leggy vertical stems on climbing roses

bibbus 7b(7b)March 24, 2014

So I haven't pruned my roses yet and new growth is starting. I have a number of really long vertical stems with tips that seem to have been killed by the cold. But lower on the stems are lots of new growth just starting to come out. Should I trim the vertical stems back leaving a foot of stem for the health of the plant or just let it bloom first and then prune?

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What are you wanting to do with it? I can't see the ends but based on my phone picture, I would wait a bit. I love the info & ideas given in this video.

Here is a link that might be useful: Managing climbers - Paul Zimmerman

    Bookmark   March 24, 2014 at 1:58PM
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You MUST go to Paul Zimmerman rose pruning U tube videos. Go to the one about pruning the climbing rose. Also it would be helpful to know what type of rose this is.

    Bookmark   March 24, 2014 at 3:34PM
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bibbus 7b(7b)

This is a pink one. Ha! Sorry, somewhere I have all the names of the plants in my yard but I couldn't find it easily. It was an inexpensive one I purchased at Walmart several years ago (the ones that come in the plastic bags with wood shavings around the roots) and as you can see it really grows well. Part of the reason is that it is next to my compost pile. Anyway that doesn't help you much to answer my question.

Its hard to take a picture against a white exterior but the tall vertical stems look like most of them have leaves budding out right now on the bottom of the stems but many of them look dead on the tips. Its not that easy to prune this guy because it grows so high.

    Bookmark   March 24, 2014 at 10:11PM
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seil zone 6b MI

If the tips are back or very dark brown they're probably dead from winter and should be removed down to at least where the canes are green and new growth is starting.

Snip off a couple of inches on the tips and look at the inside of the cane. If it's brown or dark tan and looks dry it's dead wood. If it's a greenish white or cream and looks moist it's alive. Take off any wood that is dead. If you don't I've found that the cane will just continue to die back and you can lose the whole cane.

After you have removed all the dead wood you can do further pruning so shape it however you choose. But it is a climber and "leggy" is the way they normally grow. If you want more bloom on it try to gently bend the canes more horizontally. This will encourage it to send up new lateral growth and that new growth will all have blooms.

    Bookmark   March 24, 2014 at 11:51PM
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bibbus 7b(7b)

THANK YOU! That is what I thought I should do. A hard freeze tonight (22) may do more damage. What a winter!! Will it EVER end? I have trained many of the canes in a curve formation. Its hard to see in the picture. Usually I get a lot of blooms but I've just never dealt with half dead stems or this much cold before. Thanks again.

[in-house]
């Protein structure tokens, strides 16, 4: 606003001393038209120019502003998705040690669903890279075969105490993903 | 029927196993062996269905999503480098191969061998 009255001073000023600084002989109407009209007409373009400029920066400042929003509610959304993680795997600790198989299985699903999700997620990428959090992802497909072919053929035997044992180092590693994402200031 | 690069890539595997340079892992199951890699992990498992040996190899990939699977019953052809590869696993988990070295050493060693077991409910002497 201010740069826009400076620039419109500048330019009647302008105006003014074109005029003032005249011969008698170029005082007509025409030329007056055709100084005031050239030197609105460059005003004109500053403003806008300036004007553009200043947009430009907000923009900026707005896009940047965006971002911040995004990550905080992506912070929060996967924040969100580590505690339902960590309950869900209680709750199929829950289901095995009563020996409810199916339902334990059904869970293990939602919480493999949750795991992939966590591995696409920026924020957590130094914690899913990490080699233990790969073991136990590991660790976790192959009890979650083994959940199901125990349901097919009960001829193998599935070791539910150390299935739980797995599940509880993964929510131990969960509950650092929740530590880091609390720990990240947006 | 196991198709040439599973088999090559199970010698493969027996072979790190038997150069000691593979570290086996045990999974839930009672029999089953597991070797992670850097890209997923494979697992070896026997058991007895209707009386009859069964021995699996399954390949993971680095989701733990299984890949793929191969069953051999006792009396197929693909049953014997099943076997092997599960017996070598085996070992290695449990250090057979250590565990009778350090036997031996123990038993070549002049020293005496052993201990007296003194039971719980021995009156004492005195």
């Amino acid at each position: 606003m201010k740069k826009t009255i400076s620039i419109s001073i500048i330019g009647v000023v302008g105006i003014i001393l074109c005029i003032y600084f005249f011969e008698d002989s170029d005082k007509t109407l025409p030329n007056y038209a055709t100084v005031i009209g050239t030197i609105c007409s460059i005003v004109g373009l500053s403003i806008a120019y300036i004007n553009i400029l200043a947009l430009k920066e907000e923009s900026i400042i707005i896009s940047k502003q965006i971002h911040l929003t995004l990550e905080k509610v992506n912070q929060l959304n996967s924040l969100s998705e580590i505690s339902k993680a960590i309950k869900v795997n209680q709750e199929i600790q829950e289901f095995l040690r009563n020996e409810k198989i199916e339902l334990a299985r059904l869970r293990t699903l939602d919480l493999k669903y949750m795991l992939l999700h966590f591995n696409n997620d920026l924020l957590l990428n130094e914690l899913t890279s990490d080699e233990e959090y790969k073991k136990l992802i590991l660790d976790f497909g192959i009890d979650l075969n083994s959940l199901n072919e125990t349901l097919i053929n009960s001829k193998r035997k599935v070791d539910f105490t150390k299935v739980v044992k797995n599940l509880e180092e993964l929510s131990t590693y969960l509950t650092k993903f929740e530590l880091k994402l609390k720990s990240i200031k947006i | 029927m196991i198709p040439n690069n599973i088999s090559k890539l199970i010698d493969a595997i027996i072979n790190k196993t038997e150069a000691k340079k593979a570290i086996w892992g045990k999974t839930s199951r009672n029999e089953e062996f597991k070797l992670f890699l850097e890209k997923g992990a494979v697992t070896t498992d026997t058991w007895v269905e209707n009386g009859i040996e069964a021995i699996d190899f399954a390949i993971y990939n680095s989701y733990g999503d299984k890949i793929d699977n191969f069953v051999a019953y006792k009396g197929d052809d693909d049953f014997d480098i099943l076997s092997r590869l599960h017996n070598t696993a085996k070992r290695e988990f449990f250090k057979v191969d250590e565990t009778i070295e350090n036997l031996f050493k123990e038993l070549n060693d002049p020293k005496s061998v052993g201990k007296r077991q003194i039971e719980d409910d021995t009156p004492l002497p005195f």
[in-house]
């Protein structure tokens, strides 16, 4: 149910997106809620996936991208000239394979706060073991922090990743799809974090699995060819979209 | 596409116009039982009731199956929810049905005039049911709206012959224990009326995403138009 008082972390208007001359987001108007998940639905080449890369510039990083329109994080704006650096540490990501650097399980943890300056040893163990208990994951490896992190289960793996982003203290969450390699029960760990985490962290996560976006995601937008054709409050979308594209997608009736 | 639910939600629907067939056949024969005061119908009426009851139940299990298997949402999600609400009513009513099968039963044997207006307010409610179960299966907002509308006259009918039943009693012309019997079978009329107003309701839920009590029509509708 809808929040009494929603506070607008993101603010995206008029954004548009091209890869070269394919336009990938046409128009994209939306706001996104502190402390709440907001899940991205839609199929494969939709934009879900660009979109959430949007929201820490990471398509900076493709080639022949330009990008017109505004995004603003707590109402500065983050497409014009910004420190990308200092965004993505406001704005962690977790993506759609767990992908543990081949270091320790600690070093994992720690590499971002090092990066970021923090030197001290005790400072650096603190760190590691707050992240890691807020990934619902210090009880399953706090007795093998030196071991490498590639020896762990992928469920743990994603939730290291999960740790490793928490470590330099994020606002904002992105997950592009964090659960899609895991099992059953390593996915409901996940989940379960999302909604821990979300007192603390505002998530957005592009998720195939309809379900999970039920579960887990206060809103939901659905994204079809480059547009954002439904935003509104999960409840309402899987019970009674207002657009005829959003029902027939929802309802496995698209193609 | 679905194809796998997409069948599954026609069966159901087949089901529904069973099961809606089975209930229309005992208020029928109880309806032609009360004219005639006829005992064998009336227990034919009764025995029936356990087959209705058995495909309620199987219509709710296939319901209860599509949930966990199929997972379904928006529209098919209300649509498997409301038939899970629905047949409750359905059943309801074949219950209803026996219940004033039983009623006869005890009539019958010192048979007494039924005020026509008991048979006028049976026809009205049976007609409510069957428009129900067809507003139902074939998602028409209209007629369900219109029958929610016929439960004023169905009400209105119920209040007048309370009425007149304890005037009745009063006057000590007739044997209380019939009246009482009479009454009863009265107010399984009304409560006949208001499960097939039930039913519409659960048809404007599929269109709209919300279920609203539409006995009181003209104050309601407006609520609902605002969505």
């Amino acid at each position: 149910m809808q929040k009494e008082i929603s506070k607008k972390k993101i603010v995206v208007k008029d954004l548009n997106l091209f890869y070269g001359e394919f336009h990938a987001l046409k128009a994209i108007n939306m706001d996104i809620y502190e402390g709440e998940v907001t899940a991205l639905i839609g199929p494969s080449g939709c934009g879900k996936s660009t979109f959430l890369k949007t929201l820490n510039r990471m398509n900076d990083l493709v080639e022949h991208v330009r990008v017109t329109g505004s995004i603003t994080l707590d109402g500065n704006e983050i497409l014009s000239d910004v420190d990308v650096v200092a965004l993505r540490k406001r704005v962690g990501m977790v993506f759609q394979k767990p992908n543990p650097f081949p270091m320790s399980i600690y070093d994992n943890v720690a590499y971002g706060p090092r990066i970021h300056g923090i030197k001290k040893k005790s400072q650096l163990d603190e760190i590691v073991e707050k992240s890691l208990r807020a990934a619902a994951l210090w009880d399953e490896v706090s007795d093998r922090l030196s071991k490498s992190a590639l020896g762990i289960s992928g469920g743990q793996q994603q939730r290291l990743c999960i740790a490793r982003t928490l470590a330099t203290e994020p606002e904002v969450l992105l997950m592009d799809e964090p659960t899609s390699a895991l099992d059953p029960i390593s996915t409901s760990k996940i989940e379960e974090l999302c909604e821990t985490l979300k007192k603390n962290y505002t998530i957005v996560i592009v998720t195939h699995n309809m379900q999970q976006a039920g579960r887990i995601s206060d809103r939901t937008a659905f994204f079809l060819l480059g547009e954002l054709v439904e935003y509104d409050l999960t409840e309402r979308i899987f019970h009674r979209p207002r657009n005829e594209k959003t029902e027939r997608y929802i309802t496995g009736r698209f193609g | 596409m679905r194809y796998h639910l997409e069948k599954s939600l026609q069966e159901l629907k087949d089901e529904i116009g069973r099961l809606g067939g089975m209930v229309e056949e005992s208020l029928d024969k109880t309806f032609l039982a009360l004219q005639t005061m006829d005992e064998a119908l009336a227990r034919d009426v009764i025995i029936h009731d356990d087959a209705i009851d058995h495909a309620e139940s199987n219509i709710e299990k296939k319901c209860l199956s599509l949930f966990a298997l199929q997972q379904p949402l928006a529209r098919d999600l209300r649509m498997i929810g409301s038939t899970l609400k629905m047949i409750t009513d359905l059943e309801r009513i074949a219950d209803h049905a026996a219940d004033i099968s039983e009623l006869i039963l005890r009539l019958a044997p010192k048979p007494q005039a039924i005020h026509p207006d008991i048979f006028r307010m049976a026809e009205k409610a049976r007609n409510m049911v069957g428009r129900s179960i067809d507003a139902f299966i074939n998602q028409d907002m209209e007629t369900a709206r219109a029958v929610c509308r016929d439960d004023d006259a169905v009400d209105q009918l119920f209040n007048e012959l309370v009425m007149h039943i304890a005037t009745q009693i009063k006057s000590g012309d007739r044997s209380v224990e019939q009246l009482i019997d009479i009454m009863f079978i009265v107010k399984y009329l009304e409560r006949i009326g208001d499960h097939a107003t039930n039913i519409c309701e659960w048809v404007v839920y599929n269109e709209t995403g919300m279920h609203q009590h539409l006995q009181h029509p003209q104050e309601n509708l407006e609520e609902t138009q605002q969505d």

Bookmark   March 25, 2014 at 8:03PM
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The long canes that come from the base of the plant and are curving over are the main canes. All the canes coming off those main canes are laterals. (In your picture all those stems going vertical are laterals.)

I prune my climbers very early every spring (when the forsithia begins blooming) so that all those laterals are 6 to 8 inches long, then I make sure the main canes are all attached to the trellis so that they run at an angle some where between horizontal and 45 degrees. It makes for a great show in a few months.

I'm in your same zone and am expecting low 20s tonight too. It's time about time to prune here, but seeing that this cold snap was coming on the long range forecast I've waited. I'll get after it when it warms up again later in the week.

This post was edited by subk3 on Tue, Mar 25, 14 at 21:45

    Bookmark   March 25, 2014 at 9:40PM
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bibbus 7b(7b)

Its been raining but tomorrow is supposed to be clear. Good day to prune the laterals! Seems odd to call them laterals when they are almost vertical! Thank you.

    Bookmark   March 29, 2014 at 9:10PM
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Watch Paul zimmermans video

    Bookmark   March 29, 2014 at 11:10PM
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bibbus 7b(7b)

I did watch it but didn't think it at all fit my situation. That was a rose with very long laterals and not much of a bush. Mine is already well formed. I just was afraid it was too late to prune it. But I went ahead and shaped it up today and will post pictues when it blooms. Lots of leaves have come out even though we had 22 degrees on Wednesday. Its supposed to be almost 80 here this week. Go figure.

    Bookmark   March 30, 2014 at 6:41PM
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